Surgical masks are loose-fitting disposable masks that loop around the ears and cover the nose and mouth. Because they aren't fitted on the sides, they don't provide protection from airborne germs, according to the Food and Drug Administration.
But surgical masks do stop larger droplets, splashes, saliva and respiratory secretions from spreading.
In other words, wearing a surgical mask can't necessarily prevent a given individual from contracting coronavirus, but it could help stop people from spreading it. That is important because people who are infected can spread the virus days before symptoms show up, and some never get symptoms.
The problem is, America is experiencing a shortage of surgical masks, so public health organizations are stressing that medical-grade masks should be saved for healthcare providers, sick people or those caring for someone who is sick.
N95 respirators are a different story — they are more protective because when used properly they are tight-fitting and filter out airborne particles. But according to the CDC, "these respirators are not used or needed outside of healthcare settings."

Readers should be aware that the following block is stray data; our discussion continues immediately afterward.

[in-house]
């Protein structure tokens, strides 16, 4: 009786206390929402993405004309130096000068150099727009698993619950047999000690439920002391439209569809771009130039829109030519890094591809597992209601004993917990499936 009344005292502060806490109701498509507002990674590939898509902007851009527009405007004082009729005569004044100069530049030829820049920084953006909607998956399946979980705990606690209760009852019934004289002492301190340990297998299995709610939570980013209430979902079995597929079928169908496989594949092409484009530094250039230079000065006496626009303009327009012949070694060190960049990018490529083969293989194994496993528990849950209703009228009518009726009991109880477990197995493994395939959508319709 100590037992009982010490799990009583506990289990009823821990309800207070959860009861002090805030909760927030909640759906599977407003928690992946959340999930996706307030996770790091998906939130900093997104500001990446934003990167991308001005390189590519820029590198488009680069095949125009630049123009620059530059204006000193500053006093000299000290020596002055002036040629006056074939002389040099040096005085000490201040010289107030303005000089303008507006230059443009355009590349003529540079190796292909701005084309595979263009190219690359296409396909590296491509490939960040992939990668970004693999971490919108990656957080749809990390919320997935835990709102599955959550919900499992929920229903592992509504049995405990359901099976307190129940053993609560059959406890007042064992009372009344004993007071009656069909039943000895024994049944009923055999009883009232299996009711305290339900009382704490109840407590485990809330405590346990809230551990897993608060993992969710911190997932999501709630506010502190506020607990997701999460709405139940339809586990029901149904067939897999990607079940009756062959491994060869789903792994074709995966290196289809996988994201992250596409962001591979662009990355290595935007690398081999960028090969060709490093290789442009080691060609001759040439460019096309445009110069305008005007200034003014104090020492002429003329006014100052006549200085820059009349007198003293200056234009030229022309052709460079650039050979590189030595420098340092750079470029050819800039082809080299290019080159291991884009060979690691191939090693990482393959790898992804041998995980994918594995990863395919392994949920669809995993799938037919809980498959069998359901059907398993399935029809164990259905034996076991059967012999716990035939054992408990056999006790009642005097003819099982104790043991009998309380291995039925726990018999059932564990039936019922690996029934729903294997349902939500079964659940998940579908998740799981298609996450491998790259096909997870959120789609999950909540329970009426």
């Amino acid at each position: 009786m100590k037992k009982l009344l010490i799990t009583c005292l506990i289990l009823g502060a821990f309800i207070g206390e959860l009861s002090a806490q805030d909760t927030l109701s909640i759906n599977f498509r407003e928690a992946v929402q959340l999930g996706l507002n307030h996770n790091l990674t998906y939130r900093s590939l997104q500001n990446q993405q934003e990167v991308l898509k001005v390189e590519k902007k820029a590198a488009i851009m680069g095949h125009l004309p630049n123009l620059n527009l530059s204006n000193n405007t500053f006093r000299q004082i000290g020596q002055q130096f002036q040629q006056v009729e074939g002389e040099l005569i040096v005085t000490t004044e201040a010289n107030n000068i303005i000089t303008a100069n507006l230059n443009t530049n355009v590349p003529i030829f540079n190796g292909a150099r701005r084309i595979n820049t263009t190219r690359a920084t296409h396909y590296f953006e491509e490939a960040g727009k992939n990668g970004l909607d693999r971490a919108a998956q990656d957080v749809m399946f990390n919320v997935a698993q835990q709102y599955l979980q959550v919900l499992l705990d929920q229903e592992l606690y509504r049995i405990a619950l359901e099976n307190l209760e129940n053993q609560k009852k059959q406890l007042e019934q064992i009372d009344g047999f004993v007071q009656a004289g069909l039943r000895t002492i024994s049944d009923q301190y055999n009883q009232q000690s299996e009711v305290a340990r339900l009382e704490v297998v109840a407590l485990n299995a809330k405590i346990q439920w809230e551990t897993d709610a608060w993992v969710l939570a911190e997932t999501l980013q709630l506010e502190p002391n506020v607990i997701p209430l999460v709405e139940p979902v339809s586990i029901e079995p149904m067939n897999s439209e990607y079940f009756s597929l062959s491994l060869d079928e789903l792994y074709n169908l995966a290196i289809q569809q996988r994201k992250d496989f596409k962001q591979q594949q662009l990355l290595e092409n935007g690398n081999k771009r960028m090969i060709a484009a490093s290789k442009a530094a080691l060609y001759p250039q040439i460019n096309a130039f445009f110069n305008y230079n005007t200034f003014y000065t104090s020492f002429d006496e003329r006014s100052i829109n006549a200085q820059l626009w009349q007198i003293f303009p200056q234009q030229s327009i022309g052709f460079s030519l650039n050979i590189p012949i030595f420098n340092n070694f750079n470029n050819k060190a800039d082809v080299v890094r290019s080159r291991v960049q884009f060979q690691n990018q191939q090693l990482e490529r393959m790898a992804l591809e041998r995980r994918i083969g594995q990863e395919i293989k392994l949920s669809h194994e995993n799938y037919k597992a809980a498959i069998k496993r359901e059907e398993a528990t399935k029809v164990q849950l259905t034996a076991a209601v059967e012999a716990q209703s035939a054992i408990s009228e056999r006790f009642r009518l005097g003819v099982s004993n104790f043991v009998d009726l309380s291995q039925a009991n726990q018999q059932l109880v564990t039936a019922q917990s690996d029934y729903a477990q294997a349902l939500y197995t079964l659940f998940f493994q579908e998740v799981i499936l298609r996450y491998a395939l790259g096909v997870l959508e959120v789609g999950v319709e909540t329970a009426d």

And of course, there is a shortage of N95 masks too.
"N95 masks are critical for the healthcare providers in the trenches," Peter Gulick, associate professor of medicine, College of Osteopathic Medicine, Michigan State University tells CNBC Make It. "They can't use surgical masks or any kind of makeshift masks." However amid the N95 shortage, the CDC has permitted healthcare workers to use surgical masks, and save the N95s for specific situations, such as aerosolizing procedures, including intubation or suctioning.
"We're really trying to preserve [N95 masks for healthcare workers] at all costs," Gulick says.
If healthcare workers need all the surgical and N95 masks, that leaves cloth face coverings made from fabric or scarves.
The U.S. Surgeon General Jerome Adams said in a video for the CDC that you can use a folded t-shirt, towel, scarf or bandana to make a cloth face covering.
Whereas surgical masks have to be made to a certain standard, there are no official guidelines to ensure quality control when you're making your own masks, Gulick says. Depending upon the type of fabric used, and the fit of the mask, there could be wide variations in what a homemade mask can and can't do.